with spying on coed Elizabeth
Taylor through her Cobb Dormi
tory window as she dressed for
bed. The action is part of the
Phi Alpha Delta law fraternity's
annual mock trial.
The arrest was the result of a
five-day investigation by Chapel
Zarro kept quiet all day yes
terday at the advice of his law
yer, law student Lane Brown, and
refused to comment when asked
about his participation in the al
Brown said that he feels that
after the surprise evidence is
presented the state will no longer
have a case against Zarro.
Zarro was apprehended by Cha
pel Hill police after they noticed
the behavior of a light in his
residence hall windaw as Missj
Taylor dressed for bed.
Miss Taylor had received two
separate anonymous letters from
someone who said he had watch
ed her dress for bed. The letters
were typed and described accur
ately her behavior on the nights
A telescope was found propped
in Zarro's window when Police
entered. Zarro claimed that tii
was part of an astronomy course
he is taking.
A typewriter in Zarro's room
matched the typewriter which
produced the anonymous notes
received by the prosecutor.
The trial, presided over by
Judge Winfred Ervin of Charlotte
will be at 8 pjn. tonight in the
Law School courtroom in Man
Students interested m trying
out for the jury should come to j
the courtroom at 4 p.m. today for
examination by lawyers.
Student Body President Bob
Spearman was also to be invited
but he will be in Raleigh today
presiding over the State Stu
dent Legislature. He indicated
yesterday that he will neither
attend the rally nor send a
.Ned Martin, Interfraternity
Council president, said yester
day that he .has been formally
invited to the rally. "I'm not
sure yet, but I may go for a
little while. I don't intend to
take part in the debate," he
said. - . ;
Martin said he received the
invitation as both IFC president
and Sigma Alpha Epsilon presi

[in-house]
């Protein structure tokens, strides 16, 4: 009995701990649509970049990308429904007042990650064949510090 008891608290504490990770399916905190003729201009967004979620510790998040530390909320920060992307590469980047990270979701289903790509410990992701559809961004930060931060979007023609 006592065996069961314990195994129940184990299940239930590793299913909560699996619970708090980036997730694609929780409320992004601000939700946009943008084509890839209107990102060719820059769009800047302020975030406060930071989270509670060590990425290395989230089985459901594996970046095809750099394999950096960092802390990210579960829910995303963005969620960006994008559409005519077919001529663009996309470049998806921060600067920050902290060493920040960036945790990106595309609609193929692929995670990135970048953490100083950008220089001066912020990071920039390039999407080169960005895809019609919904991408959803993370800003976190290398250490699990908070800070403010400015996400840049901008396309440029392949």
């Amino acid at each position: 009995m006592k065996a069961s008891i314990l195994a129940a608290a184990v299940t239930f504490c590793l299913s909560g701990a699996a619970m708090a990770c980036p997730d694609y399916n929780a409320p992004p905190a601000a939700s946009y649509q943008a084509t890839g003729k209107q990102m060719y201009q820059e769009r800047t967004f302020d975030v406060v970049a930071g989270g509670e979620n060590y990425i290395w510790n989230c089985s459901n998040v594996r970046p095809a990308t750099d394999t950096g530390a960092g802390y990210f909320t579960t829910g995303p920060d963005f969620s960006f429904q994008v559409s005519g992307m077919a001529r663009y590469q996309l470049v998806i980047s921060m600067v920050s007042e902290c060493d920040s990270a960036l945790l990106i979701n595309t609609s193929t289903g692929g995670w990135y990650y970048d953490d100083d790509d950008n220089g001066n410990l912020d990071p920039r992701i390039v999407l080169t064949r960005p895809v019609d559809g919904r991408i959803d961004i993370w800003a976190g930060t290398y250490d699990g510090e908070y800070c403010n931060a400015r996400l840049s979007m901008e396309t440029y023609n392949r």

dent. Jim Light is now SAE
president, however, and he said
he has made no plans to attend
Gardner, a UNC graduate stu
dent in English, announced
plans for the rally Monday
after an . alleged incident last
Friday. He claimed that he and
Wilmot P. K. Hage, an African
student from Benedict College
in Columbia, S. C, were called
names and insulted by students
in front of the SAE house.
Gardner announced his inten
tion to seek legal action against
the IFC and SAE fraternity for
personal damages caused by the
He said the rally was planned
to protest the incident and its
handling by University officials,
discriminatory clauses in fra
ternity constitutions, the Speak
er Ban Law and the alleged
dropping of James Farmer from
the Carolina Forum speaker list.
complish greater tilings today be
cause we have a strong founda
tion on which to build."
"North Carolinians," he said,
"have a big responsibility today
to build on that foundation. It is
a responsibility we are going to
"In a few years," the governor
continued, "that responsibility
will rest partially on those of you
who come here today as students.
The Student Legislature is an
effective means of gaining ex
perience, and that is why it is
good to have you here."
Moore cautioned the students,
however, saying "there is a lot
to learn about this business off
government." The sooner you
gain this experience, the sooner
you will be ready to accept the
In other elections concluded at
the opening session. Bob Kcrlin
of East Carolina was acclaimed
President Pro Tern of the Senate,
while Mary Damercn of Salem
won the post of Recording Clerk,
Cullen Bull of North Carolina Col
lege was named Reading Clerk,
also by acclamation.
Votes for Sergeant-at-Arms and
Recording Clerk of the House
were postponed until Friday's ses
sion. Bill Deal of East Carolina
was elected unanimously as Read
SSL Was scheduled to continue
last night with a banquet and an
'address by Albert House of Roa
noke Rapids, national president of
the Young Democrat Clubs. De
bate on legislation was set to be
gin at 9 a.m. today.
The Barber of Seville is com
ing tonight, but not to cut hair.
He will star in the famous
opera, "The Barber of Seville,"
to be presented at 8 p.m. by the
National Opera Company.
The group sings the opera in
English. It believes that avoid
ing Italian produces greater
audiences, since few Americans
Proceeds from the opera will
go to the scholarship fund of
Phi Mu Alpha. Tickets are on
sale today at Graham Memorial
by members of the music so
ciety. Tickets to the public are
$1.50; student tickets are $1.
They will be on sale at the
C. K. KIM PRACTICES the "Flying Sidekick" while leaping a
five-foot wall during a recent demonstration of Karate. Kim and
some 40 members of UXCs Tae Soo Do Association will present
an exhibition of the art of self-defense at 2:30 p.m. today oa the
main floor of Woollen Gym.